Yesterday's Fears Fade As We Adapt To Tomorrow's

By Joel Garreau
Washington Post Staff Writer
Saturday, August 2, 2008

We move on.

Only a year after planes exploded into the World Trade Center and the Pentagon in 2001, followed by the first major bioterrorist incident in American history, featuring anthrax, the Beltway snipers convulsed the region. People worried less about opening their mail and more about crouching behind their cars while filling their gas tanks.

Only weeks after 9/11 and the anthrax attacks, an American Airlines plane taking off from New York's Kennedy Airport crashed into a residential neighborhood of Queens. When it turned out to be "only" an accident, then-Mayor Rudolph W. Giuliani responded with palpable relief to the death of 260 on board and five on the ground, saying, "It could have been far worse."

Since then we have faced the possibility of a SARS epidemic that could have killed millions and a global avian flu pandemic that could do worse, not to mention the loss of much of an American city, New Orleans, in the aftermath of Hurricane Katrina.

Now Iran test-fires missiles while the world confronts the possibility of it creating an atomic bomb and having the will to use it.

This raises questions about how we adapt to risk and terror, both short term and long. How did we adapt back then? And how have we adapted now, seven years later, as anthrax memories surface with the suicide of an Army scientist being investigated by the FBI for the deaths?

It may be hard to remember the anxiety the anthrax attacks caused in 2001 and 2002. The run on supplies of Cipro, the antibiotic treatment for anthrax. The rush to buy duct tape and plastic sheeting to seal windows. The latex gloves in mail rooms under negative pressure. The little survival packs some corporations gave their employees. The debate over which gas mask you needed.

Our estimates of the probability of risk drop rapidly, says Baruch Fischhoff, the Carnegie Mellon psychologist who is a former president of the Society for Risk Analysis and the author of "Acceptable Risk."

At the peak of the crisis, he asked some 900 respondents what they thought the probability was of them taking antibiotics for anthrax in the next year. Five percent thought they would. He then went back to them a year later to test their memory. Only 1 percent thought they had once said that they would be taking antibiotics for anthrax. And none thought that their original response had been realistic.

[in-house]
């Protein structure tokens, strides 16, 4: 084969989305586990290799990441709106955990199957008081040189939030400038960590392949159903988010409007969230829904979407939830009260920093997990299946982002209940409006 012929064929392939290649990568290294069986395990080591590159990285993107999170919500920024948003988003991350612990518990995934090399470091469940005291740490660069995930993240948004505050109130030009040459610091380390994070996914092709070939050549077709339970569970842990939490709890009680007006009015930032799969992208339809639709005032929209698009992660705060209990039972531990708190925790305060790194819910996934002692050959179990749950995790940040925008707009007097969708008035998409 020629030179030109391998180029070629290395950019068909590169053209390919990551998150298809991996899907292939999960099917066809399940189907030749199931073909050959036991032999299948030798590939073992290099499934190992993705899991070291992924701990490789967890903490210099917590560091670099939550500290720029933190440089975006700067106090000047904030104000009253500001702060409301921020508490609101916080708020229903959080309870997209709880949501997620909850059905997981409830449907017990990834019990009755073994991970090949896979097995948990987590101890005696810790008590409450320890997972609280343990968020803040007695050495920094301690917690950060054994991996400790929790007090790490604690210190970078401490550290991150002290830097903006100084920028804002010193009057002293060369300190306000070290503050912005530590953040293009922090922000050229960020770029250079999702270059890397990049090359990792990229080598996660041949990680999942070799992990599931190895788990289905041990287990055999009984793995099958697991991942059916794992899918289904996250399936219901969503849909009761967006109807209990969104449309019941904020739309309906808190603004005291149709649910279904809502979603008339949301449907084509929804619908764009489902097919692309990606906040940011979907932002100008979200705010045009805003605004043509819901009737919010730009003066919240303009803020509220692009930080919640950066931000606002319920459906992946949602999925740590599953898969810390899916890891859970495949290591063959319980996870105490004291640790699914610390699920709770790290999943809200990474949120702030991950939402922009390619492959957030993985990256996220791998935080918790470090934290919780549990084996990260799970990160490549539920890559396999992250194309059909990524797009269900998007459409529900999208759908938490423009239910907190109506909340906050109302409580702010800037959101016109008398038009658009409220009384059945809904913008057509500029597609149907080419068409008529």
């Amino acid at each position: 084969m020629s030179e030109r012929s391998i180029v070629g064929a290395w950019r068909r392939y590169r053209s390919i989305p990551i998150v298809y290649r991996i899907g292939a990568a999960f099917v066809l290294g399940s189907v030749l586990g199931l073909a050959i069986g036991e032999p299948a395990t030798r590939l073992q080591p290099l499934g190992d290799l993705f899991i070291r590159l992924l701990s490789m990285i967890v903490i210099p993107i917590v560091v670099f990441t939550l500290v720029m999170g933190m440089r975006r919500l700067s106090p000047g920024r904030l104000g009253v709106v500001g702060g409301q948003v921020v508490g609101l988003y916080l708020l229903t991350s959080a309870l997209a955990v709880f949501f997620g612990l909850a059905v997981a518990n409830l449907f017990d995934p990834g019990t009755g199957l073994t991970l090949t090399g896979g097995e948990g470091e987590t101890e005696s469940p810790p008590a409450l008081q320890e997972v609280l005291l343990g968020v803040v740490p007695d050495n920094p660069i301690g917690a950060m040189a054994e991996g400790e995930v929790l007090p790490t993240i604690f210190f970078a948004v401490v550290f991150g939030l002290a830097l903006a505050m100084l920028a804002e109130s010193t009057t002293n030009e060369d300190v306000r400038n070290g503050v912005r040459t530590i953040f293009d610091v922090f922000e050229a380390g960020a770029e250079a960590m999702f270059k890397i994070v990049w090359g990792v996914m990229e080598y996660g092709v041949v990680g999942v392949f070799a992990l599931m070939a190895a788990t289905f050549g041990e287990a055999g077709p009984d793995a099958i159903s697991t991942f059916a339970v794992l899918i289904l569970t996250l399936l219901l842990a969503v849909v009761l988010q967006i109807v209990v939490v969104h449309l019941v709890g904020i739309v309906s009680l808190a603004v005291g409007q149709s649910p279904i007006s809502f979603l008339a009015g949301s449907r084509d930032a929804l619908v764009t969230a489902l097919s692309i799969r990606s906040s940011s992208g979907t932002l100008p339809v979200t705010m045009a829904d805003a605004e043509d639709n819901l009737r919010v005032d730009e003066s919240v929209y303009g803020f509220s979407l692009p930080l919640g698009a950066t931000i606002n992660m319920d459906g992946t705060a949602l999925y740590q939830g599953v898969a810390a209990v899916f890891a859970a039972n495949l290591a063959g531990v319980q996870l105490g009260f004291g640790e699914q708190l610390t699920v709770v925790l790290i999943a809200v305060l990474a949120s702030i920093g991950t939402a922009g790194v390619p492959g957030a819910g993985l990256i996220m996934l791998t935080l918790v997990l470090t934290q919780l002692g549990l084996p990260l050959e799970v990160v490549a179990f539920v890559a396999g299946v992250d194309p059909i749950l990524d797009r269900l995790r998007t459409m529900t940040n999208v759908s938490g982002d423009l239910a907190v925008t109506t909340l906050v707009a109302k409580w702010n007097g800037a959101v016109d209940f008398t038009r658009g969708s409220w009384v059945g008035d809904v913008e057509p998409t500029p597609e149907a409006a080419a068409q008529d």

Originally, "people were legitimately anxious. They really didn't know what the scope of the problem was," Fischhoff says. "They responded the way they usually do -- responsibly, bravely and somewhat nervously.

"A year later, the problem looked officially small. They couldn't remember how worried they were a year earlier. They had learned so much, they couldn't remember how it looked different."

Well, some of them. In 2005, Stephen Flynn, a terrorism expert at the Council on Foreign Relations, told The Washington Post's Sally Quinn: "The next attack is more likely to be catastrophic." He believed dirty bombs and assaults on chemical facilities near large population centers and on the food supply would be the next likely strikes by terrorists steadily gaining strength since 9/11.

"I've got my bottled water, a generator, canned goods, a radio and flashlight and two numbers to call," he said.

"Here's what you need," Quinn wrote in that 2005 opinion piece. "Water and food for at least a week. A radio and a flashlight with batteries. Contact numbers for the family, emergency routes and a full tank of gas (if you can afford it). First-aid kit, backpacks with medicine, the antibiotics Cipro and doxycycline (don't tell us to wait and get a prescription from the doctor after the anthrax attack. The doctor won't be in, and the drugstores will be closed). And yes, plastic sheeting and duct tape. An N95 mask, which sells for a few dollars at most drugstores, could save your life."

By and large, however, "the human animal cares what threatens it today, not what might have threatened it in the past," says David Ropeik, former director of risk communication at the Harvard Center for Risk Analysis. "Survival is a progressive, not retrospective issue. What could have happened to me seven years ago doesn't worry me. What worries me is about today and tomorrow."